In Which I Don’t Really Win Much But Am Still Happy: Tyranena Beer Run Half Marathon 2015

Post-Haunted Hustle with Kristi

Post-Haunted Hustle with Kristi

To preface this story, let me say that two weeks ago I did a local Middleton race called the Haunted Hustle. It wasn’t an “A” race, and though it was fun there didn’t seem to be much point in writing it up other than my friend/running companion, Kristi, getting to see her name in “print” here. Since it’s marginally relevant, I’ll just give the tl;dr version here: Hilly course, cool day, lots of costumes to look at, ran a 1:55:55.

That was, at the time, my fastest half of the season, although to be fair my other half was a trail race, and I also did a 20K in 1:50:xx, which is only about 4 seconds/mile slower. Anyway, since I’d signed up for the Tyranena race only two weeks later, my plan was to use the Haunted Hustle as a hard training run and then really race Tyranena hard, with the goal of running a faster time.

The races were only two weeks apart, so my training was unremarkable. The HH was on a Sunday; I ran 54.19 miles over the next week (October 26 to November 1), with one day off for swimming. That week included one day of dreadmill intervals and a 15-mile long run in the rain. The following week, November 2–7, I lifted legs on Monday, then hobbled through 8-milers Tuesday through Thursday and was completely off except aikido on Friday, for a total of 24.4 miles before the race. No taper, that’s me.

Running along the river in Philadelphia

This is getting dull; here’s a photo of where I went running in Philly a few weeks ago. Jealous?

Tyranena starts quite late—11:30. I got up early (well, okay, I got up at 7:30) to eat my pop tart, drink a small cup of coffee, and loiter around working on my novel until it was time to go pick up Kristi. Last year we hit real traffic on the beltline and it was very tense, so this year I actually left a bit early. And of course the beltline was empty. We arrived in Lake Mills, WI, about 40 minutes away, by 10:20 and picked up our packets, then stood around chatting for the next 40 minutes or so. At 11, I went out for a warm-up jog, just a mile out at a relaxed pace and then some telephone pole intervals on the way back. I got back with just enough time to find everyone, then jump in the line for the port-o-potties and lose them again. Oh well.

We took off at 11:30 and I fell pretty quickly into an 8:30 min/mi pace. Running with the crowd to break the wind, this definitely felt like a comfortable speed, and I decided to hold onto it as long as I could. A bit before the first mile marker, I bumped into Kristi again, but when she took off (aiming for a sub-1:50 race), I made the decision to let her go and try to stay with what I had. This proved to be a pretty good decision.

The hills on this course are all on the first half, with the biggest coming right around mile four. However, none of the hills is really too difficult; my Garmin clocked 248 ft of elevation gain, compared to 362 ft at the HH. Watching my watch on the uphills, my pace occasionally dipped as far as 8:45 or even 9:00 min/mi, but I always recovered on the downhill. At around mile 5.5, I took a gel, another big change from the HH when I didn’t have anything for the duration. I hit the 10k mark in 54:28, according to the chip, and the halfway point about two minutes later. Up through mile 8, everything went really well. Then I noticed the people I’d been pacing off were gradually moving away from me; I didn’t feel like I was slowing, but my watch was suddenly reading 9:00 for pace.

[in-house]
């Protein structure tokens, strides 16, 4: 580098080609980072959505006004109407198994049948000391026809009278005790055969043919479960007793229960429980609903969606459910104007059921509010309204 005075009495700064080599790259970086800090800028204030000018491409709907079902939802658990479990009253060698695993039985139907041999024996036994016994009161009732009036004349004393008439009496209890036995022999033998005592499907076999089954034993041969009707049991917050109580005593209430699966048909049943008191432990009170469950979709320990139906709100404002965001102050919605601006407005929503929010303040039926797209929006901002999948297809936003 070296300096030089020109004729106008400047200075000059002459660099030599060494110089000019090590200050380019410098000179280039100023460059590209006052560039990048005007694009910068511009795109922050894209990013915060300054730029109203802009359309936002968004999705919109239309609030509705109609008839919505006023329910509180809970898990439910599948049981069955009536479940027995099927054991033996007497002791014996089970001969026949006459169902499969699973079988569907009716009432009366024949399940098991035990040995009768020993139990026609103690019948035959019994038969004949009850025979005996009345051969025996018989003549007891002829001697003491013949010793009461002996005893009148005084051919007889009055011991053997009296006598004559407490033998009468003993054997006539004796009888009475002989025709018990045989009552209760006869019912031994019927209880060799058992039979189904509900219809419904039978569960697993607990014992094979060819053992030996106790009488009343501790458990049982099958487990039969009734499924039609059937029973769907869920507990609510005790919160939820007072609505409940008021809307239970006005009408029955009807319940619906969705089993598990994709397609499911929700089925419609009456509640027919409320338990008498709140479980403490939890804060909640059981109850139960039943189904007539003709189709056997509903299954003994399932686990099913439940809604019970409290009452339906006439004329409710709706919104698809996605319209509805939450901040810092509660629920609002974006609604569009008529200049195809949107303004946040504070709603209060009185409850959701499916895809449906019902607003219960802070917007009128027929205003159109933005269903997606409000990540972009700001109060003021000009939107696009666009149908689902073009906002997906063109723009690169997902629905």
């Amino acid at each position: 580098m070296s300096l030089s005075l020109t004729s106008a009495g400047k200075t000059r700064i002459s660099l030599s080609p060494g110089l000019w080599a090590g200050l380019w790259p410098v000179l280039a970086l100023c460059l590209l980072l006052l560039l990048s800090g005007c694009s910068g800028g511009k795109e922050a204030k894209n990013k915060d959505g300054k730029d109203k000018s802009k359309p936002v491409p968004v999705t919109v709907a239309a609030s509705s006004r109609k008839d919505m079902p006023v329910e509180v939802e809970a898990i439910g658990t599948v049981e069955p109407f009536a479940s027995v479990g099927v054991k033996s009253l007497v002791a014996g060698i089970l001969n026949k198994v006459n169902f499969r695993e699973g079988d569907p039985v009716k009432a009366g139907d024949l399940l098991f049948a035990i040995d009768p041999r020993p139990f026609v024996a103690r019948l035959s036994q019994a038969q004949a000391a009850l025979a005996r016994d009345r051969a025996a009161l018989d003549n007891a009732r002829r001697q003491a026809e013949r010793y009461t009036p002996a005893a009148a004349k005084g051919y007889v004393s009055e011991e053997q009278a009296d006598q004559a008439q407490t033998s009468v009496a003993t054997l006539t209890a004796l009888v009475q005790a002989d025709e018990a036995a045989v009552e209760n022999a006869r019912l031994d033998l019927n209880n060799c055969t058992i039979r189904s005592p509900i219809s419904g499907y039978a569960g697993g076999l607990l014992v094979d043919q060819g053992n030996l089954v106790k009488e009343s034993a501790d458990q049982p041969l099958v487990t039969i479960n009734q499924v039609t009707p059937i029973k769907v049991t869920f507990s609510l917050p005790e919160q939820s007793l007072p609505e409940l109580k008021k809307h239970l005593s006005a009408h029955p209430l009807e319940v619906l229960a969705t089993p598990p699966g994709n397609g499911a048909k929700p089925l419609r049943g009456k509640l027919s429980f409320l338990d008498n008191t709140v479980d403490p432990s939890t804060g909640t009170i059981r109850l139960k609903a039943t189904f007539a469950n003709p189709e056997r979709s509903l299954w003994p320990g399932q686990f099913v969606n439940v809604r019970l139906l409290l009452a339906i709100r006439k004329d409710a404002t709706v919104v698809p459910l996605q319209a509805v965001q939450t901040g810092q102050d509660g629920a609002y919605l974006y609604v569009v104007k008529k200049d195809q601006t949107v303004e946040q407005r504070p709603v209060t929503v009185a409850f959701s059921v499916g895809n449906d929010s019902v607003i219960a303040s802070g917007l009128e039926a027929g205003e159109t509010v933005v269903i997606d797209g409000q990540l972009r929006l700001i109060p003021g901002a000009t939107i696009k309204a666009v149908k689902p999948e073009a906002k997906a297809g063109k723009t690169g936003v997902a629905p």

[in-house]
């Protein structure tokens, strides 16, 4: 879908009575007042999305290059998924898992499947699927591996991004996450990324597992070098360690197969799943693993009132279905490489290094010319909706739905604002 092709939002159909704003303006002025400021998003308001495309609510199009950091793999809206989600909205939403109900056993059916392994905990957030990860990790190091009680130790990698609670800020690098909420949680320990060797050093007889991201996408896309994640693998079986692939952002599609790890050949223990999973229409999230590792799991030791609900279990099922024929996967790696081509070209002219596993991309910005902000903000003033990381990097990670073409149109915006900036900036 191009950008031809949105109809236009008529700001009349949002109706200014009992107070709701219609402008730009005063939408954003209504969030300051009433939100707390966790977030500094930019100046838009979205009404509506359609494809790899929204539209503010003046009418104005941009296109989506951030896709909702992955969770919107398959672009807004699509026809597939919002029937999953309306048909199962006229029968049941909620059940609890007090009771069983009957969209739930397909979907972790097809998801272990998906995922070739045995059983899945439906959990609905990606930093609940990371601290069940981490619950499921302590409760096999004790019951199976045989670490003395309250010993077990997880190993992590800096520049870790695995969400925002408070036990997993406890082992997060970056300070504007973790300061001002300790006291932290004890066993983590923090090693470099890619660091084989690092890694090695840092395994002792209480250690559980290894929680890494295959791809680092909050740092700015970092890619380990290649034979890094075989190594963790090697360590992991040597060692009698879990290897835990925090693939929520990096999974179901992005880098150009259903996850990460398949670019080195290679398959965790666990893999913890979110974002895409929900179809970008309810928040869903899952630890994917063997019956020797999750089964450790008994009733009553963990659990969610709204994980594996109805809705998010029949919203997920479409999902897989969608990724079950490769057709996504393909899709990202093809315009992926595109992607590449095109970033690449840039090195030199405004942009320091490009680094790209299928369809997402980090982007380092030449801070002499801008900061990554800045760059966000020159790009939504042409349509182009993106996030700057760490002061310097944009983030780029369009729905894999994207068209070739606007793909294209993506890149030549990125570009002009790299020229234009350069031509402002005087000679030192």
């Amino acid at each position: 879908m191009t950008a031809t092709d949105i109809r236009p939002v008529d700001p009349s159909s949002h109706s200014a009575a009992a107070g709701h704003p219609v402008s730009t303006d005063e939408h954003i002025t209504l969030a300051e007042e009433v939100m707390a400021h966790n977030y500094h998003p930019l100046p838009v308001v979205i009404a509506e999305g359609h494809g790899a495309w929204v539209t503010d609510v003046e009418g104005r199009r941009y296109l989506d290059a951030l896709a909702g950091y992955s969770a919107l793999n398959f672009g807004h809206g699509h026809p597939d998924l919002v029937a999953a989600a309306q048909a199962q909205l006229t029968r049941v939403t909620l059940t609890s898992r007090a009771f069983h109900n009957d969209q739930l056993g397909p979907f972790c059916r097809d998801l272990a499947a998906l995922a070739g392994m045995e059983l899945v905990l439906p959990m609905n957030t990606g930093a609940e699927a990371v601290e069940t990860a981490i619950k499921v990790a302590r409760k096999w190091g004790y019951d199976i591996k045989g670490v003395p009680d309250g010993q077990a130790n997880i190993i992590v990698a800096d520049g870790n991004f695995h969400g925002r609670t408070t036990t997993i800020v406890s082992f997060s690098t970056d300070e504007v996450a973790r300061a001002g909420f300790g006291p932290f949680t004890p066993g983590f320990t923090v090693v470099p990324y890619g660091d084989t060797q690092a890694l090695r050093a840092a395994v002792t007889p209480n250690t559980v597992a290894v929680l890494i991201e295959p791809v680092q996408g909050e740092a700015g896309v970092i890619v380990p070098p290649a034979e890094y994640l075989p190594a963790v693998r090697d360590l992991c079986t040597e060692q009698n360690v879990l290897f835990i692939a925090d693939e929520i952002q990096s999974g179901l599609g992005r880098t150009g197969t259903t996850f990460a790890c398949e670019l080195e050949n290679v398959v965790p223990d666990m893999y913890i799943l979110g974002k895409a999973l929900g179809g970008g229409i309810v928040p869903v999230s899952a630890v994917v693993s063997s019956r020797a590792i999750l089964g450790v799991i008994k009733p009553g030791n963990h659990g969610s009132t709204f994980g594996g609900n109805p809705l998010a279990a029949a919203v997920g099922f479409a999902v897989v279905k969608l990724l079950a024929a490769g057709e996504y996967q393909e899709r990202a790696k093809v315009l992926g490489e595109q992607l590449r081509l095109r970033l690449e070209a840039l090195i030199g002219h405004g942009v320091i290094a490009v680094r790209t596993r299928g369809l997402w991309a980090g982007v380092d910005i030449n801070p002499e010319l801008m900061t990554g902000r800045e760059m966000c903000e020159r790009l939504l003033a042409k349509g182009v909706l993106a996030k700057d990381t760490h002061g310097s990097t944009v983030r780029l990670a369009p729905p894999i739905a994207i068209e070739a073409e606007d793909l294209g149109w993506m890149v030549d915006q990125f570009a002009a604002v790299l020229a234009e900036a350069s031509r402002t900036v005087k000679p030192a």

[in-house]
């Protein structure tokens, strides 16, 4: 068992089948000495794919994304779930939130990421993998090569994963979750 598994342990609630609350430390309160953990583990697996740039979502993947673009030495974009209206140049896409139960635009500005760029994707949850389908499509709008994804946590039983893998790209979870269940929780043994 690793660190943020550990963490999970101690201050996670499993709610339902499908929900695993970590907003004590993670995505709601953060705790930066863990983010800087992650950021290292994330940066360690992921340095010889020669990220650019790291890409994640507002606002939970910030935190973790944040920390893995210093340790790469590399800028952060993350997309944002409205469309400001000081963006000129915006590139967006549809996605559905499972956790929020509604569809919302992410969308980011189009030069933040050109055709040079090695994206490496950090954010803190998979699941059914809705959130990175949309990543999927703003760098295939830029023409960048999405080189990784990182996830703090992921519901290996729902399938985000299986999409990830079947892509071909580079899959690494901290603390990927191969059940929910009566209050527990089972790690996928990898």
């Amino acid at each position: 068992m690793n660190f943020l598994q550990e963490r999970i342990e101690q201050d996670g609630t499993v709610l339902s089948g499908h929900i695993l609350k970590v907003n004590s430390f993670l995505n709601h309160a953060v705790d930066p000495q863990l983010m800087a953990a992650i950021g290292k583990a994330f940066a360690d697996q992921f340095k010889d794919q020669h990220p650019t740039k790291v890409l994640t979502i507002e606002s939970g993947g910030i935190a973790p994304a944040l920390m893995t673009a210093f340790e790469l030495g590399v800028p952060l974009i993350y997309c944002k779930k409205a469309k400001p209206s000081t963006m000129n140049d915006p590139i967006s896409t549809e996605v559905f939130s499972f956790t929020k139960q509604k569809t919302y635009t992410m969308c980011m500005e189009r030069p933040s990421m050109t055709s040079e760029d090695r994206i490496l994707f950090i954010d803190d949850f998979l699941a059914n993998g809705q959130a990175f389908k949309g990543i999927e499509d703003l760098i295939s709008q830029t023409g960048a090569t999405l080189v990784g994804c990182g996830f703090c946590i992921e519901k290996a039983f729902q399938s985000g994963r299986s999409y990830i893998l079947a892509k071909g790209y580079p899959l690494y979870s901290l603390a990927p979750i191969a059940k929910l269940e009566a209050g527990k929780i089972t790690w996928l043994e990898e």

The Eastern State Penitentiary in Philly

The Eastern State Penitentiary in Philly; I’m just including this because it’s cool.

At this point, I made a very conscious decision to push the pace, to leave everything I could behind and do my best to finish in under 1:50. I ran a few intervals using the trees along the path as markers, and gradually brought my pace back toward 8:30. Mile 8 seemed to last forever, but as I hit mile 9 at 1:17:xx, I did some mental math and realized that with 5K left to go, if I could just maintain my current pace I would finish under 1:50 comfortably.

Then, a few minutes later, I remembered that 9+3 is 12 and 9+4 is 13. So if I could run the next 4 miles at 8 minutes/mile, I would be done in 32 minutes. But what are the chances of that happening? Pretty much 0%. But if I ran strategically, it might be pretty close, so I decided to keep on it.

By mile 10, I was definitely beginning to feel the effects of a sustained 8:30 pace, especially in my right hip flexor. Every mile felt like I was making a bet with myself that I could sustain the pace I was running. If I had been smart, I would have brought another gel for this point in the race, but I didn’t really expect I would be doing as well as I was. Also, I didn’t have any other gels at home that morning. Tant pis.

I had a feeling that if I could hit a little better than an 8:30 pace for the actual last 5K, I would hit a sub-1:50. It was at this point that I fell back in with the group I’d been running with earlier and exchanged a few words with them, so I wasn’t looking at my watch and assumed later I just hadn’t been hitting the pace. But looking at my watch splits, I had this:

Mile Pace
10 8:15
11 8:06
12 8:27
13 7:57
.1 (.26 on my watch) 7:30

I ran a 1:51:40 officially, which is about 100 seconds over a 1:49:59—meaning that even if I’d managed 8-minute miles for 10 to 12, I still wouldn’t have made it.